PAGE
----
Many a time, Capcom has tried to bring its seminal survival horror game series Resident Evil to handheld platforms. But with the power of the Switch, it’s no longer a case of trying to cram a game full of prerendered assets and camp dialogue onto a constrained platform. This latest port of the original Resident Evil takes its horror straight from the source – the remake originally made exclusively for GameCube back in 2002, one of the earliest high-profile video game remakes.
For the uninitiated, Resident Evil has you investigating a mansion that contains as many head-scratching puzzles as it does zombies, not to mention the various other monstrous aberrations. This comes after Alpha Team members Chris and Jill escape from an attack by bizarre and vicious dogs, with their primary mission being to investigate the mysterious disappearance of the elite special forces squad S.T.A.R.S.. From ginormous tarantulas to the Hunter (which still has one of the most terrifying introductions), the enemies in Resident Evil are ready and waiting to eliminate you, so you have to play smart in order to avoid them.
For all its flaws, the game has aged remarkably well. Sure, the acting is still ropey (but would we have it any other way?), and while later instalments had an emphasis on action, this original Resident Evil title remains timeless with its gothic art direction, claustrophobic environments and fixed cameras that make you cautious whenever you’re about to turn a corner. The Alpha Team and S.T.A.R.S. members are much more vulnerable in this instalment compared to later ones in the series, being subject to limited supplies of ammo and healing herbs, and a quick death after only a couple of unfortunate encounters with the flesh-eating kind of enemies.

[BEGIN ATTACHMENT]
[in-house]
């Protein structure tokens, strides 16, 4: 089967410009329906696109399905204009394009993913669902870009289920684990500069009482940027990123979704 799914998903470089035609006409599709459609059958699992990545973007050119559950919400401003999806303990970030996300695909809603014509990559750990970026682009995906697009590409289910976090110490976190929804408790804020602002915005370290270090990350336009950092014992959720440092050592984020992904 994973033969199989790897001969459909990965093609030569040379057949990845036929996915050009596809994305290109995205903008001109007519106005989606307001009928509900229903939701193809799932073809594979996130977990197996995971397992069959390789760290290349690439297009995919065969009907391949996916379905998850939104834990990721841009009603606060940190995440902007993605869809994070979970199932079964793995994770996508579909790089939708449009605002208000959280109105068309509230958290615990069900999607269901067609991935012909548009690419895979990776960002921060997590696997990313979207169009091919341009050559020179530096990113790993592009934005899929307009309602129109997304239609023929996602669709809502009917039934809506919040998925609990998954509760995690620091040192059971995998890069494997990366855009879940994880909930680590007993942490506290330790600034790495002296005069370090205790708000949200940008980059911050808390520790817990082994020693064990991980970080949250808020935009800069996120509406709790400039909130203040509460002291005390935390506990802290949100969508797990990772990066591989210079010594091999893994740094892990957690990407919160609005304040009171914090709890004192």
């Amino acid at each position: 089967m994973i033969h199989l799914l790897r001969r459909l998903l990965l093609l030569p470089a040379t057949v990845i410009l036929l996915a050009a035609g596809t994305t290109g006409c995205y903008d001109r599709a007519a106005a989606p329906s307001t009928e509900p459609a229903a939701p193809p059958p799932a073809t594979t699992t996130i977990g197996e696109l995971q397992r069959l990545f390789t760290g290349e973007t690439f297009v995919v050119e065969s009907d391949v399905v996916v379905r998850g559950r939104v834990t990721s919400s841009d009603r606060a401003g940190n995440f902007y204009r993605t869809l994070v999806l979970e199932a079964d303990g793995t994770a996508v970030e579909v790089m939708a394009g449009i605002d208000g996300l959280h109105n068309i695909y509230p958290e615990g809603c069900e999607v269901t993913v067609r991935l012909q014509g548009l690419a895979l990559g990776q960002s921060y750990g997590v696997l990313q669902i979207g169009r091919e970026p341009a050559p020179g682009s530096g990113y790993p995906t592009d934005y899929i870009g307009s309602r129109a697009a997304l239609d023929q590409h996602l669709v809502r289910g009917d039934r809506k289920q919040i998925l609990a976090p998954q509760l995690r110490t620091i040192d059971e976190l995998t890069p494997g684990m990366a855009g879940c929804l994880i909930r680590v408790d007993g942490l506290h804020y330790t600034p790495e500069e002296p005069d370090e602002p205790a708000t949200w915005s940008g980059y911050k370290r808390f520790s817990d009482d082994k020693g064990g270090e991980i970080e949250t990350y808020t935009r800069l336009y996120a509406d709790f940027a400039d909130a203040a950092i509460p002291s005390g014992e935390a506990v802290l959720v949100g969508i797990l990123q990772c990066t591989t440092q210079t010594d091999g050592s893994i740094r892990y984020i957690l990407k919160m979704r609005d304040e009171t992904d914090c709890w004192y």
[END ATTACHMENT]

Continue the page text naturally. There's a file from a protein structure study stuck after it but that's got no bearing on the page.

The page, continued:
Inventory management becomes a crucial and rather annoying part of the game, especially if you opt to play as Chris. He has fewer slots than Jill, with Jill also having the added benefit of being the ‘master of unlocking’. A little unbalanced, to say the least. There’s also a fair amount of backtracking required, often because it turns out you need a certain item for a puzzle that you’ve left in storage, so need to scoot all the way back to a safe room to collect it again. That, or you’ve found a new item but don’t have room to pick it up, so you have to go clear something out to be able to acquire it.
If that feels antiquated, at least you no longer have to play with tank controls while holding the left stick will have you naturally running (well, more like jogging). It’s not completely perfect, though, since you’re still in environments with fixed cameras. Although you’re wandering around pre-rendered backdrops, these come to life surprisingly effectively thanks to some eerie real-time lighting effects, such as lightning flashes through the windows or candlelight.
These backdrops also utilise some seriously high-resolution assets, available for use in both widescreen or the original 4:3 ratio, accounting for the enormous file size of what’s meant to be an old game. Sadly, the CGI cutscenes have not had the same upscaling treatment, though it is not as glaringly obvious if playing in handheld mode. Additionally, the sudden angle changes can lead to disorientation at times, so watch out.
Blemishes aside, Resident Evil remains as definitive of an experience as it ever was, providing you can stomach a price tag that’s almost double the price for other current-gen consoles almost five years ago.
For many fans, that’s perhaps the real horror…
Resident Evil £29.99
Still one of the best video game remakes, albeit with some old-school mechanics that show its age, the Nintendo Switch release of Resident Evil finally means a proper Resident Evil game you can crap yourself while playing on the crapper.